by Mary Tuma
At the Holt Catepillar plant in San Antonio, Perry announced today he would not seek reelection in 2014. At the same time, he didn’t rule out the possibility of stepping into the presidential ring for a second run.
“I will spend the next 18 months working to create more jobs, opportunity, and innovation. I will actively lead this great state. I’ll also pray and reflect and work to determine my own future path,” said Perry.
Gov. Rick Perry announced he won't seek another term as Texas governor in San Antonio today. Photo by Mary Tuma
While boasting about the Texas economy and state’s (arguable) job growth, Perry also alluded to calling as many special sessions as needed to tackle issues like transportation and abortion. Texas will continue to be a “pro-life, pro-freedom” state, said Perry. Outside the plant, a group of activists came out with homemade signs to protest Perry's policies, including the heightened push to enact stringent abortion regulations that would severely limit access.
Perry, whose governorship has been criticized for its perceived cronyism and pay-to-play atmosphere, chose Holt as evidence of a business with job growth in the state. The company has both given generously to the Perry campaign and has received lavish tax breaks from the governor. From 2001-2011, CEO Peter Holt donated more than $537,000 to the Perry campaign and the governor appointed Holt to the Texas Parks and Wildlife Commission in 2005, according to Texans for Public Justice. Perry also awarded two Texas Enterprise Fund grants worth a combined $9.7 million to Caterpillar to open factories and the company received an estimated additional $70 million in exemptions and tax breaks for their first project.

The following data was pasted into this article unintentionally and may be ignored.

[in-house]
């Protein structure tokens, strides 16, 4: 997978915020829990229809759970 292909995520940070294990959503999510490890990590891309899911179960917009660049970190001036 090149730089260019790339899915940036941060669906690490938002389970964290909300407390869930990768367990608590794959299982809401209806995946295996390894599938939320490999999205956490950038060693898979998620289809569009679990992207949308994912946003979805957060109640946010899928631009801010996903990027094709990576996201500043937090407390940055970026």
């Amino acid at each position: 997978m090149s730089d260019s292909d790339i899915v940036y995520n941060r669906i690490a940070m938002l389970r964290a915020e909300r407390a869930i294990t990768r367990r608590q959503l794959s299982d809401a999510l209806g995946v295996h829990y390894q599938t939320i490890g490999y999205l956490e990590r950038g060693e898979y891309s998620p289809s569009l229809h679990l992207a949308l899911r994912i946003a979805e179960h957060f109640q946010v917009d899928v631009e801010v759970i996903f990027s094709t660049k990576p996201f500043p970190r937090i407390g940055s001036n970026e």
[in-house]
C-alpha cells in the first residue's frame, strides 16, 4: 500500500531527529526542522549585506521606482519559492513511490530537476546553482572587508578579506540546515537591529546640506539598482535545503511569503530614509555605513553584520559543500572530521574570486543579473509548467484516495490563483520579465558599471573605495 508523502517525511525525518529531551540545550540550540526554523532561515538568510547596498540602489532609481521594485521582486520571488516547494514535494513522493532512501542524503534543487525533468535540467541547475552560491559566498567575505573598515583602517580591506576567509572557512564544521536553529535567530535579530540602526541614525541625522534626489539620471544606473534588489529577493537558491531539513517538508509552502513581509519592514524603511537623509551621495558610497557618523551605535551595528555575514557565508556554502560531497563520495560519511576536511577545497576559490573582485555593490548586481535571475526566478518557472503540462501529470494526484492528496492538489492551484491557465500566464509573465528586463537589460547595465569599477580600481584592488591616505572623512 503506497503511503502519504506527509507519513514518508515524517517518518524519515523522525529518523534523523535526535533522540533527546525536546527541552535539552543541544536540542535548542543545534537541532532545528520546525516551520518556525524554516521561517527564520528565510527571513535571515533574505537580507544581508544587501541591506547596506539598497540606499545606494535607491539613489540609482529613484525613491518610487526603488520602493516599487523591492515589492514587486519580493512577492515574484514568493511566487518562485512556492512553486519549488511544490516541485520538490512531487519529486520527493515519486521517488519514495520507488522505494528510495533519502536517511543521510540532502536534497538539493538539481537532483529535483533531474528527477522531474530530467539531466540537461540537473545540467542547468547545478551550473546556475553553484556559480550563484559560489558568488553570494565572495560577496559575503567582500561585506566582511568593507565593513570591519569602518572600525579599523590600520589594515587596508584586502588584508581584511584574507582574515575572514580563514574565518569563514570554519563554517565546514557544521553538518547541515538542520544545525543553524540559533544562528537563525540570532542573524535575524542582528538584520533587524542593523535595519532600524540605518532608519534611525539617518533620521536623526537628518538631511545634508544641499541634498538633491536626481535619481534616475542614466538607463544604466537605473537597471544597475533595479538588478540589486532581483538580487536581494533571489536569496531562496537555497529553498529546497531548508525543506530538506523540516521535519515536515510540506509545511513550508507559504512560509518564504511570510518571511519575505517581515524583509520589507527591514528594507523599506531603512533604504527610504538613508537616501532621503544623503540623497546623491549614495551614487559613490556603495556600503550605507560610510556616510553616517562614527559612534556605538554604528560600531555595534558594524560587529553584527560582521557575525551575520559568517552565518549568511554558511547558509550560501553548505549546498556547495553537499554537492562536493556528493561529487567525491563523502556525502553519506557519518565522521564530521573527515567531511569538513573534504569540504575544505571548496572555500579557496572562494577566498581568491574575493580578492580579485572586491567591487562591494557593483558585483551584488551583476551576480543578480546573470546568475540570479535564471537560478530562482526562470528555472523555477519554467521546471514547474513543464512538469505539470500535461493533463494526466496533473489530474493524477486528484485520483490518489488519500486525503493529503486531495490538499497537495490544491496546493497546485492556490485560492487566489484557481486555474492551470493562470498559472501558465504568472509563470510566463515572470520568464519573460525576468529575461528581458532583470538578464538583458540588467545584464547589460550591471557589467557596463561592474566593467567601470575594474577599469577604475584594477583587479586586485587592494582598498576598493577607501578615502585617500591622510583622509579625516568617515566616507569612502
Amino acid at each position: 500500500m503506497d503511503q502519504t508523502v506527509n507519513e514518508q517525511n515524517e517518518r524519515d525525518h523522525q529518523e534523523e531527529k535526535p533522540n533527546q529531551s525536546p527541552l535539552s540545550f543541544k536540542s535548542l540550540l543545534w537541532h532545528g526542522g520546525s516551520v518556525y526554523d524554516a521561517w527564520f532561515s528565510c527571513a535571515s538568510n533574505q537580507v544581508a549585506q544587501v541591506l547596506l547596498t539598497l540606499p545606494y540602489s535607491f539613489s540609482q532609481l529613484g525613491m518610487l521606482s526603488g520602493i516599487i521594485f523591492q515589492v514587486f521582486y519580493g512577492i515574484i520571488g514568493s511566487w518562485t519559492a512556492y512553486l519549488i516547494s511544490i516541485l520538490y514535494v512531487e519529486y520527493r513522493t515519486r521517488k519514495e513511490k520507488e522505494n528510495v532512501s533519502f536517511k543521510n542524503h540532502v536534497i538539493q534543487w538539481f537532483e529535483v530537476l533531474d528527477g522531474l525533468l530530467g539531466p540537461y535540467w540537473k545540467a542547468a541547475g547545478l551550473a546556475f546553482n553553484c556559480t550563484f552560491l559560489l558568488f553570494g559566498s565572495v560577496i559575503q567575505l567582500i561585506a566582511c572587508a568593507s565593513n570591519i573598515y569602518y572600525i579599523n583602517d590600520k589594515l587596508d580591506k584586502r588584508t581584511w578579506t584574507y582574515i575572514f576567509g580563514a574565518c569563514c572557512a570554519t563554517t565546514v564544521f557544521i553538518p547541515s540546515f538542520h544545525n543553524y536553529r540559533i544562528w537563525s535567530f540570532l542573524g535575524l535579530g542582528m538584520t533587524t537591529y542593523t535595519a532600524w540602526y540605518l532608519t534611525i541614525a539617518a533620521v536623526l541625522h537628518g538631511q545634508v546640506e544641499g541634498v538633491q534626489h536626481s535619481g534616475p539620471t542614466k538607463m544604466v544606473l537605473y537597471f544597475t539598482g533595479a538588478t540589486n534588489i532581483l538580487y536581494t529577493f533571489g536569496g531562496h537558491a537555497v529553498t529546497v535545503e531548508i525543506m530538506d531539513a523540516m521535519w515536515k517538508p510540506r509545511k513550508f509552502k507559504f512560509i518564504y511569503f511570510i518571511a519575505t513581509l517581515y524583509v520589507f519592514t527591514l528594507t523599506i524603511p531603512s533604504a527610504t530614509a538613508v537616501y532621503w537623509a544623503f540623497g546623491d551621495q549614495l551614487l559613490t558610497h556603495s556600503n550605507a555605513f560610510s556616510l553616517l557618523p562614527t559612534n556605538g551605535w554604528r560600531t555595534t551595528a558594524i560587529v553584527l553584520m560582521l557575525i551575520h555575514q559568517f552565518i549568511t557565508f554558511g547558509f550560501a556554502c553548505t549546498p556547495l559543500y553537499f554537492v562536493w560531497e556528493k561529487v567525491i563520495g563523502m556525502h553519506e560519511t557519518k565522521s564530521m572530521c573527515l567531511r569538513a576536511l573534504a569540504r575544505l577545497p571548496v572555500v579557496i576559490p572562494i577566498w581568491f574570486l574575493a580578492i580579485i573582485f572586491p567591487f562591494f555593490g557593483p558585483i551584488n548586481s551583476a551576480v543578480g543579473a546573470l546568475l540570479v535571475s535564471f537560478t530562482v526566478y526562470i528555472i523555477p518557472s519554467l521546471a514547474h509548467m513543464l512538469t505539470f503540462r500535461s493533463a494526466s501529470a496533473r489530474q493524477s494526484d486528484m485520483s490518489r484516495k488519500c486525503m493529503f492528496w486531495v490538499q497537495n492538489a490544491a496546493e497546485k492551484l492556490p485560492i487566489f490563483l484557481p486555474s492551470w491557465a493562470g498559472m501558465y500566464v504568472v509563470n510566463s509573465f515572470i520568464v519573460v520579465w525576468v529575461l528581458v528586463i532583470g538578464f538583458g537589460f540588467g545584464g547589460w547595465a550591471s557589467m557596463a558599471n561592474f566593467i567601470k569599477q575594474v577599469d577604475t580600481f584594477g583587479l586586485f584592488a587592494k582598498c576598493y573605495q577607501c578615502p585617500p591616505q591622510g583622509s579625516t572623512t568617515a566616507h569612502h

As for another presidential bid, Perry remained relatively coy, saying, “Any future considerations, I will announce in due time and I will arrive on that decision appropriately.” Perry’s unsuccessful run for president during the 2012 elections was marked by verbal gaffes and blunders, including an infamous moment during the Republican debates in which the Texas governor forgot the name of the third agency he would eradicate if elected president.
Pro-choice activists come out to protest Perry's anti-abortion policies. Photo by Mary Tuma.
Democrats and progressives celebrations statewide may be dampened by the knowledge that it’s likely that Attorney General Greg Abbott– who mimics the Governor when it comes social policy and a disdain for the federal government– will run for Perry’s place.
The longest serving governor in Texas history, Perry took the gubernatorial helm in 2000, replacing former president George W. Bush as he stepped aside to run for president. There are no term limits for governorship in Texas.